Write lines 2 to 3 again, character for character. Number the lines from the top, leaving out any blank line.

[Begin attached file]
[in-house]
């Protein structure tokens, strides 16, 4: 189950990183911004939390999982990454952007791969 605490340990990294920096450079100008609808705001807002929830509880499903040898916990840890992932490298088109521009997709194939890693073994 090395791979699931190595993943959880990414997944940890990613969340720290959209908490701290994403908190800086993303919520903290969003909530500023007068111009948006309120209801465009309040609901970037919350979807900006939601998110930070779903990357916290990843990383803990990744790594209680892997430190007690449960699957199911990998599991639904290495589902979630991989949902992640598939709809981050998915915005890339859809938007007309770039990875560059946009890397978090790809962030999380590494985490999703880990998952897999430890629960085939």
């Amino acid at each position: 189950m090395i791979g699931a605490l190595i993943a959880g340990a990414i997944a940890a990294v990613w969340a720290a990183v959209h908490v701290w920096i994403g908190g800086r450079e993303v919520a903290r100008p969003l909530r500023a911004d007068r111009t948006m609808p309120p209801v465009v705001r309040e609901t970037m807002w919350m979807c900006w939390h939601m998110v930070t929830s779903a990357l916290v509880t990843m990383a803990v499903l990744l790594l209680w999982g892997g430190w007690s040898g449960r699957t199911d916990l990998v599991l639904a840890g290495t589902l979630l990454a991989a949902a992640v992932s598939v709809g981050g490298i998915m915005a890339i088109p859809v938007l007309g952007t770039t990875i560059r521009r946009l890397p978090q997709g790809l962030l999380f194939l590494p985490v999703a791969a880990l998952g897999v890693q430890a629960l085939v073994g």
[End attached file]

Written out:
């Protein structure tokens, strides 16, 4: 189950990183911004939390999982990454952007791969 605490340990990294920096450079100008609808705001807002929830509880499903040898916990840890992932490298088109521009997709194939890693073994 090395791979699931190595993943959880990414997944940890990613969340720290959209908490701290994403908190800086993303919520903290969003909530500023007068111009948006309120209801465009309040609901970037919350979807900006939601998110930070779903990357916290990843990383803990990744790594209680892997430190007690449960699957199911990998599991639904290495589902979630991989949902992640598939709809981050998915915005890339859809938007007309770039990875560059946009890397978090790809962030999380590494985490999703880990998952897999430890629960085939």
């Amino acid at each position: 189950m090395i791979g699931a605490l190595i993943a959880g340990a990414i997944a940890a990294v990613w969340a720290a990183v959209h908490v701290w920096i994403g908190g800086r450079e993303v919520a903290r100008p969003l909530r500023a911004d007068r111009t948006m609808p309120p209801v465009v705001r309040e609901t970037m807002w919350m979807c900006w939390h939601m998110v930070t929830s779903a990357l916290v509880t990843m990383a803990v499903l990744l790594l209680w999982g892997g430190w007690s040898g449960r699957t199911d916990l990998v599991l639904a840890g290495t589902l979630l990454a991989a949902a992640v992932s598939v709809g981050g490298i998915m915005a890339i088109p859809v938007l007309g952007t770039t990875i560059r521009r946009l890397p978090q997709g790809l962030l999380f194939l590494p985490v999703a791969a880990l998952g897999v890693q430890a629960l085939v073994g």